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Few Signs of a Bottom in the Media Economy

The first half of 2001 is drawing to a close with few if any signs that the weakening of the advertising and media economies will reverse itself anytime soon.

The continuing softness was underlined yesterday when the Publishers Information Bureau in New York reported that ad revenue and ad pages for leading magazines fell noticeably in May compared with May 2000. The results for May contrasted with those for April, which had been somewhat better than expected given the cutbacks many marketers have been making in print ad budgets.

"We're damn near in the second half now, and there are not many months left for good news to come out," said Robert J. Coen, senior vice president and forecasting director at Universal McCann in New York.

Mr. Coen, considered the leading industry prognosticator, said that he planned to reduce for a second time his estimate for this year's total ad spending when he gives a presentation scheduled for Thursday. His first forecast for 2001, made in June 2000, was that ad spending would increase 6.5 percent from 2000. He reduced that estimate six months later to an increase of 5.8 percent after witnessing the decline in ad spending in traditional media by the dot-coms.

Now, with substantially further erosion in that spending, Mr. Coen said, he would lower his forecast again. Even if results began to improve in November or December because of easier comparisons to ad spending in 2000, he added, "it would not be good enough to pull this year out." Universal McCann is the media services division of McCann-Erickson Worldwide Advertising, part of the McCann-Erickson World Group unit of the Interpublic Group of Companies.

"Wall Street's perspective is that this is a lost year," said Michael J. Russell Jr., an analyst at Morgan Stanley in New York who follows the advertising industry. "The less said about it, the better."

"Last year, a rising tide lifted all the boats," he added, referring to the strong spending by the dot-coms along with Olympics and election advertising. "Now, a falling tide is bringing all the boats aground."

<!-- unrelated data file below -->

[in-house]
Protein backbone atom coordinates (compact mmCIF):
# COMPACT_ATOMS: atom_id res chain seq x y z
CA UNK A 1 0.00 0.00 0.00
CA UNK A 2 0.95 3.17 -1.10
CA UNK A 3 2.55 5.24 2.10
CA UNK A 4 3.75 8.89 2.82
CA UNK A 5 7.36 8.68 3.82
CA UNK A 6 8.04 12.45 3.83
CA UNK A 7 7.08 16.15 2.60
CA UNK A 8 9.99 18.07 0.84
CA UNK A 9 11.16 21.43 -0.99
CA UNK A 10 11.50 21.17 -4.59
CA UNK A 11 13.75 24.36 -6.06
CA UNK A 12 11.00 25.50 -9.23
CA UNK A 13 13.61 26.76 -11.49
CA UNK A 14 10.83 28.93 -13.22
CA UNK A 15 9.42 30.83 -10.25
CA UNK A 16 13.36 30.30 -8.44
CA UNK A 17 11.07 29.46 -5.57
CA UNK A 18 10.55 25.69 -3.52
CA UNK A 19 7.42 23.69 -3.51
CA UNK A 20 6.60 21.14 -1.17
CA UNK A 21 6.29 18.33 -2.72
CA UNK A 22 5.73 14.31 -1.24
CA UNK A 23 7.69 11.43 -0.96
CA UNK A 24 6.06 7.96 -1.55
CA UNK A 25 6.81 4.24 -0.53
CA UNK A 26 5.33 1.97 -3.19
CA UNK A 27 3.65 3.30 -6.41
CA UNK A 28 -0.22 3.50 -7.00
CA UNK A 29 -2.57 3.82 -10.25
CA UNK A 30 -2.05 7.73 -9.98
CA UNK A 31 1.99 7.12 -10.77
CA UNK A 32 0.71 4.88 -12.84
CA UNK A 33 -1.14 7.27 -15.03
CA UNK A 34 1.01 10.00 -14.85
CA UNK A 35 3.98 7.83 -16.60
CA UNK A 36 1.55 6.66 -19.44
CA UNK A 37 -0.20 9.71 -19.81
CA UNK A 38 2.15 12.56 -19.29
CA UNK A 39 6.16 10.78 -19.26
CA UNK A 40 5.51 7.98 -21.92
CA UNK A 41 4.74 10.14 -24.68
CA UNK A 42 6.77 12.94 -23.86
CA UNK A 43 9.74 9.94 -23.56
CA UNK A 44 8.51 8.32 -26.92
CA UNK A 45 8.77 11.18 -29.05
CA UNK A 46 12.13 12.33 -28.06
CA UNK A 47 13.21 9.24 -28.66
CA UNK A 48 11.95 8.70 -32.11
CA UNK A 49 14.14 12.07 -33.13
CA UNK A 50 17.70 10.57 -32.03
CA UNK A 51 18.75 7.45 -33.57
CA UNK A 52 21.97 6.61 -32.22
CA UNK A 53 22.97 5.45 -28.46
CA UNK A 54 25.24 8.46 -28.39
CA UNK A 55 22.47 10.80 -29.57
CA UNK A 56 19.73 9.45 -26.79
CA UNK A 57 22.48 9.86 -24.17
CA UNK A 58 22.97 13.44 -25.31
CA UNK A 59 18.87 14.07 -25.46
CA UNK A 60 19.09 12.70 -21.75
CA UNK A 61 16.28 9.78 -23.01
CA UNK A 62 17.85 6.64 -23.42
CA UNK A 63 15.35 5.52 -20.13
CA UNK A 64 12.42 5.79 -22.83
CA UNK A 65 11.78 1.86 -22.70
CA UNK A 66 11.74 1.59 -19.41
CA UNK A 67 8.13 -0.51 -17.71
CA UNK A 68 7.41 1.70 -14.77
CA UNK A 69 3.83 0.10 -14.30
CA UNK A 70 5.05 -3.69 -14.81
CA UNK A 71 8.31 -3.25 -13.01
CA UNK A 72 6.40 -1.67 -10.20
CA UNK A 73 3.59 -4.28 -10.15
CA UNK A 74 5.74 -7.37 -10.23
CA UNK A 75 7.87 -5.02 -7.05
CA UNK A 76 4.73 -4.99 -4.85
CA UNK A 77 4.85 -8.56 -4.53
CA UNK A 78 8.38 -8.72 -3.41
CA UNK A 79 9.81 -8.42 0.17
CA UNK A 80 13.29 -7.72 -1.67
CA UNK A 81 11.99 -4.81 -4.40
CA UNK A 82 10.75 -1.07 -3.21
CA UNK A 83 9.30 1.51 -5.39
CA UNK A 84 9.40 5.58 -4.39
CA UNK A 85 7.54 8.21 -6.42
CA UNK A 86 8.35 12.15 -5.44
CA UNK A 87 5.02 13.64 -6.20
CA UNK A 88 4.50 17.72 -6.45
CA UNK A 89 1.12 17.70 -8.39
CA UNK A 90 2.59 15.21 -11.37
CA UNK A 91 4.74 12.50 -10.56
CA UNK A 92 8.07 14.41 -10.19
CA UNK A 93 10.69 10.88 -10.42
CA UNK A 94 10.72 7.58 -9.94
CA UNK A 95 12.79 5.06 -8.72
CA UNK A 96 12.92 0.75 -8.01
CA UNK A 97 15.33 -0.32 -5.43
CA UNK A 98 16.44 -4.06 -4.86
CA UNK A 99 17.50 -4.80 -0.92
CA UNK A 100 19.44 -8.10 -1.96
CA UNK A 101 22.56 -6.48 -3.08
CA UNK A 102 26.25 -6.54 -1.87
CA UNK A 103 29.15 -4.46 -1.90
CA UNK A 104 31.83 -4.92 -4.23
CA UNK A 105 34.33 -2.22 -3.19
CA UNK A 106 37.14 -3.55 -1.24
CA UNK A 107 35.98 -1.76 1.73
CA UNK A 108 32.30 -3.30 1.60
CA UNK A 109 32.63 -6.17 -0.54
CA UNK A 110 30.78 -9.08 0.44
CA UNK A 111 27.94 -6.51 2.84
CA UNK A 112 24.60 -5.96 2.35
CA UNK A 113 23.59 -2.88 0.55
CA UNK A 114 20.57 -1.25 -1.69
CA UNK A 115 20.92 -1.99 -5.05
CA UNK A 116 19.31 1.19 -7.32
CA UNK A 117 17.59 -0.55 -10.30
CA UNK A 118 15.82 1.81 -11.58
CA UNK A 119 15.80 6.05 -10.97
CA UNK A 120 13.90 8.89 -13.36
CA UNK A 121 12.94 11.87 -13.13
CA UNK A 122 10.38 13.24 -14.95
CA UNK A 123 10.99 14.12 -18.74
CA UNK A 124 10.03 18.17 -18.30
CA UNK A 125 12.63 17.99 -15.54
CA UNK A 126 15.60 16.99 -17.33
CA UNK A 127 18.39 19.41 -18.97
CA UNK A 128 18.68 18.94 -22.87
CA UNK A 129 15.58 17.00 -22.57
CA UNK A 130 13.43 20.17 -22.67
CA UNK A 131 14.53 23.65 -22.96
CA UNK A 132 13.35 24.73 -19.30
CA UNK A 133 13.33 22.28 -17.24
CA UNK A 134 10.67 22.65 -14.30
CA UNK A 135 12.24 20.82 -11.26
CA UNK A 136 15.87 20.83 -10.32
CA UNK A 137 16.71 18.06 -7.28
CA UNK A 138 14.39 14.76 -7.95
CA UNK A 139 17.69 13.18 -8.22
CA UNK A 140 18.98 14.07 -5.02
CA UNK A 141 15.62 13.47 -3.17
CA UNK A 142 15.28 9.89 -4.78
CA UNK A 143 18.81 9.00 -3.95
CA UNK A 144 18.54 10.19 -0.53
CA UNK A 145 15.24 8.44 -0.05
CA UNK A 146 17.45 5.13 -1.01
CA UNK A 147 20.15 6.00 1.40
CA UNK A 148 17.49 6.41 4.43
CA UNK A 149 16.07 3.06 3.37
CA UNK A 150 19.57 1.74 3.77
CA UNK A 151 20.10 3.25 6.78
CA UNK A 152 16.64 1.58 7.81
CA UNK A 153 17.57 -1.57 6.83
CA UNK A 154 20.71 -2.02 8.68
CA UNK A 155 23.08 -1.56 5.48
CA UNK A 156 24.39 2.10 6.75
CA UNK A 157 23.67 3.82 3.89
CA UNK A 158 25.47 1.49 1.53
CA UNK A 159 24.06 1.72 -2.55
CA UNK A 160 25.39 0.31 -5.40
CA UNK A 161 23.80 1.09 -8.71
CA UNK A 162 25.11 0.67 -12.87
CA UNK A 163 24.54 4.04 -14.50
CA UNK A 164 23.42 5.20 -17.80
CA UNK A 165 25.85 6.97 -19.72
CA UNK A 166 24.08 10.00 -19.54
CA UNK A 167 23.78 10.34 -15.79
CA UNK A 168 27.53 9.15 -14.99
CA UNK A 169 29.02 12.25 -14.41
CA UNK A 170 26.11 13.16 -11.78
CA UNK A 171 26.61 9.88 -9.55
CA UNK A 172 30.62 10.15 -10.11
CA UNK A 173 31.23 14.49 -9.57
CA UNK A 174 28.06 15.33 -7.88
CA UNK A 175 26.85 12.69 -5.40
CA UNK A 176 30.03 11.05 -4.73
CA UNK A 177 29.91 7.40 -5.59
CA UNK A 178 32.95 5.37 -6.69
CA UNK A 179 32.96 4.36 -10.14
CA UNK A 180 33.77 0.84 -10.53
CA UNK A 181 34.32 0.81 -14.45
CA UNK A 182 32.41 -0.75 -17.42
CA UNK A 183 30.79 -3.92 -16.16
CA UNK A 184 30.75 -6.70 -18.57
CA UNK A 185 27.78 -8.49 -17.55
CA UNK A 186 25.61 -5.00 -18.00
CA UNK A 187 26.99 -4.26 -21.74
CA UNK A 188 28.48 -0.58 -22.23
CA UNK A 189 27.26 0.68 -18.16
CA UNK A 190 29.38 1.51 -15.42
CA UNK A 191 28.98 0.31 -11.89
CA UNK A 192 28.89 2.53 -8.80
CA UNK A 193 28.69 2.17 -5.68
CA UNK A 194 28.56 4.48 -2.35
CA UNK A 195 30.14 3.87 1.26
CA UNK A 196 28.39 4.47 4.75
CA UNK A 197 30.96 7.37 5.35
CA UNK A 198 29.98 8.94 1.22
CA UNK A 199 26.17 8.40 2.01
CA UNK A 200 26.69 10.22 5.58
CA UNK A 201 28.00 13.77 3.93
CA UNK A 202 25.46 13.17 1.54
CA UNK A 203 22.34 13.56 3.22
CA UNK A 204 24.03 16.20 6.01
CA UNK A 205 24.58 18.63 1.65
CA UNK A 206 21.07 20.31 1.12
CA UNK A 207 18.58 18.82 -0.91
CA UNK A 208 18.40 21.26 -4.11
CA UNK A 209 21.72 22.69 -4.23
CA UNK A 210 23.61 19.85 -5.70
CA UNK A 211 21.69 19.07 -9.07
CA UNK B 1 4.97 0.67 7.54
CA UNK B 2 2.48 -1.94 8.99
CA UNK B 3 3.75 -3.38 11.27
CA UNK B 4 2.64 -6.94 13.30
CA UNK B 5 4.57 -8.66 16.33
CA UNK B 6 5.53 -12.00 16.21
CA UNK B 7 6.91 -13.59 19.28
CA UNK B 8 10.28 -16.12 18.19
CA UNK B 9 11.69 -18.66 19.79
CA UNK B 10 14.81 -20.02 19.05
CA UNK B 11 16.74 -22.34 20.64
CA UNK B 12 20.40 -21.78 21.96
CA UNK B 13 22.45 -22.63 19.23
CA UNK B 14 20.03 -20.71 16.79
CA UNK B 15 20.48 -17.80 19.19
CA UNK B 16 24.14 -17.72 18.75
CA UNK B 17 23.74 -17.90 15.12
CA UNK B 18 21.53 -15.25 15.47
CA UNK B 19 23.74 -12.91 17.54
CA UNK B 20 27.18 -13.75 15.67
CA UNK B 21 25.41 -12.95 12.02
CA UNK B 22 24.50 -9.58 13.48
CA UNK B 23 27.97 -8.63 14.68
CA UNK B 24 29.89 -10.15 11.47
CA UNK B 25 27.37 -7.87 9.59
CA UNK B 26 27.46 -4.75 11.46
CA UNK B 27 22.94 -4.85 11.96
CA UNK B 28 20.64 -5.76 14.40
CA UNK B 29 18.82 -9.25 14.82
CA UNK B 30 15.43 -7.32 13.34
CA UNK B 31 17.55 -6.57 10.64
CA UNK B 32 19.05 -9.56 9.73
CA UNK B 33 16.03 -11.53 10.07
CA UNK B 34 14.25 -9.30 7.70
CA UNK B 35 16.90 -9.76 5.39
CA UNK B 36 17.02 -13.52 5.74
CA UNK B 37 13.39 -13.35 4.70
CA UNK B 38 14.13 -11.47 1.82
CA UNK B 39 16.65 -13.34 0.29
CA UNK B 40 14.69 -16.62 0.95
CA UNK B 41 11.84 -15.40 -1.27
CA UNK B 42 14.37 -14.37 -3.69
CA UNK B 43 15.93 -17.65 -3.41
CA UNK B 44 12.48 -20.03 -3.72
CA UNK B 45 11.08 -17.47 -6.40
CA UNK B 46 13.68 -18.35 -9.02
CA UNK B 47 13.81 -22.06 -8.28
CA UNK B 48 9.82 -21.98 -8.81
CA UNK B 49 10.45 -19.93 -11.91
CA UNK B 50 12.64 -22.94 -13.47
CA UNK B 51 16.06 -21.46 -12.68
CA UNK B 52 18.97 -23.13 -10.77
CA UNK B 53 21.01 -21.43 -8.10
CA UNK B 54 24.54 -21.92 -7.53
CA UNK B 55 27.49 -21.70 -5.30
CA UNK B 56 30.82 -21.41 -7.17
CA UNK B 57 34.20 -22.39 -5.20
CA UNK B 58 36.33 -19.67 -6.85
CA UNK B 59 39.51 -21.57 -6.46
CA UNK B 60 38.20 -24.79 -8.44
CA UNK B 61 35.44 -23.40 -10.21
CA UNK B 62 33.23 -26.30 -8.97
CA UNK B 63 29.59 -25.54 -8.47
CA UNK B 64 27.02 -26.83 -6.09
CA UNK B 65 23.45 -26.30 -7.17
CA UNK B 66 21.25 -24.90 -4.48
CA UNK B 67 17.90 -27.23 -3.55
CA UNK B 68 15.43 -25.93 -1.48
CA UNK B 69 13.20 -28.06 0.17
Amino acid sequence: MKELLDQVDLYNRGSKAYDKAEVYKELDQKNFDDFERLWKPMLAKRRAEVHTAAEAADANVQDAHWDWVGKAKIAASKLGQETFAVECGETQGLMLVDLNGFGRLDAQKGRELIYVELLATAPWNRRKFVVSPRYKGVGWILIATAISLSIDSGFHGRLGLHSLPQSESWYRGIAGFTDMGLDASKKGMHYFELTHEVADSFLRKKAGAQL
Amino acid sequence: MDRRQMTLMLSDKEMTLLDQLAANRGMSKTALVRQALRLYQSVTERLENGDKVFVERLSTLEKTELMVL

One such boat, clearly, is magazines, where the declines in ad spending and ad pages last month were most evident in several large, important categories.

Among them were: financial, insurance and real estate, down 21.5 percent in ad revenue and 32.7 percent in ad pages; media and advertising, down 24.9 percent in ad revenue and 36.7 percent in ad pages; retail, down 38.4 percent in ad revenue and 32.1 percent in ad pages; and technology, down 45 percent in ad revenue and 52.7 percent in ad pages.

"That's a lot of `downs,' " said Joe Mandese, who left Myers Reports in New York, where he was editor of The Myers Report, a media newsletter, to become editor of Media Buyer's Daily, a newsletter to be published by Brill Media Holdings in New York.

Weak ad spending by retailers has been crimping other media, Mr. Mandese said, like spot, or local, radio and television.

"Media go and in out of recessions at different rates," he added. "Now, you don't want to be retail-sensitive."

Another print medium, newspapers, is also suffering as a result of the belt-tightening by retail advertisers as well as other major spenders. For instance, Dow Jones & Company reported last week that ad linage at its flagship, The Wall Street Journal, fell 35.8 percent in May compared with May 2000, led by the financial category, down 36.1 percent, and general advertising, down 39.7 percent.

For magazines last month, according to the publishers' bureau, ad revenue totaled $1.5 billion, down 9.4 percent from $1.7 billion in May 2000, as ad pages fell 16.9 percent, to 22,368 from 26,928. Last month, the bureau reported that ad revenue in April fell 1.2 percent from April 2000 as ad pages fell 9.5 percent.

For the first five months of 2001, ad revenue totaled $6.7 billion, down 1.9 percent from the period a year earlier, the bureau reported, as ad pages totaled 101,990, down 9.4 percent.

"Like everybody else, we've seen a softer economy," said Ellen Oppenheim, executive vice president and chief marketing officer at the Magazine Publishers of America, the industry organization that administers the bureau.

"And while we don't predict," she added, "the messages we're hearing regarding spending in other media suggest the softness will continue."

A primary reason for the weakness, Ms. Oppenheim said, was the difficulty in making comparisons against the robust spending levels during most of 2000, which was "an unusual year in its strength," as she put it.

Another reason for the softness, Ms. Oppenheim said, was that "many advertisers are playing a waiting game," searching for signs that consumers are willing to resume spending before they commit scarce ad dollars.

That is also why the advance sale of commercial time for the 2001-02 season by the broadcast television networks, in what is known as the upfront market, is getting off to such a slow start.

"That's why the `upfront' is so important," Mr. Russell said, "because it's a reflection in part on what 2002 will bring."

"If you don't have a value proposition," he added, referring to the ability of executives to present their media as sufficiently effective and efficient for marketers, "it may be difficult to come out of the current market with some vigor."


Stuart Elliott, The New York Times. June 12, 2001

Copyright © 2001 The New York Times Company. All rights reserved.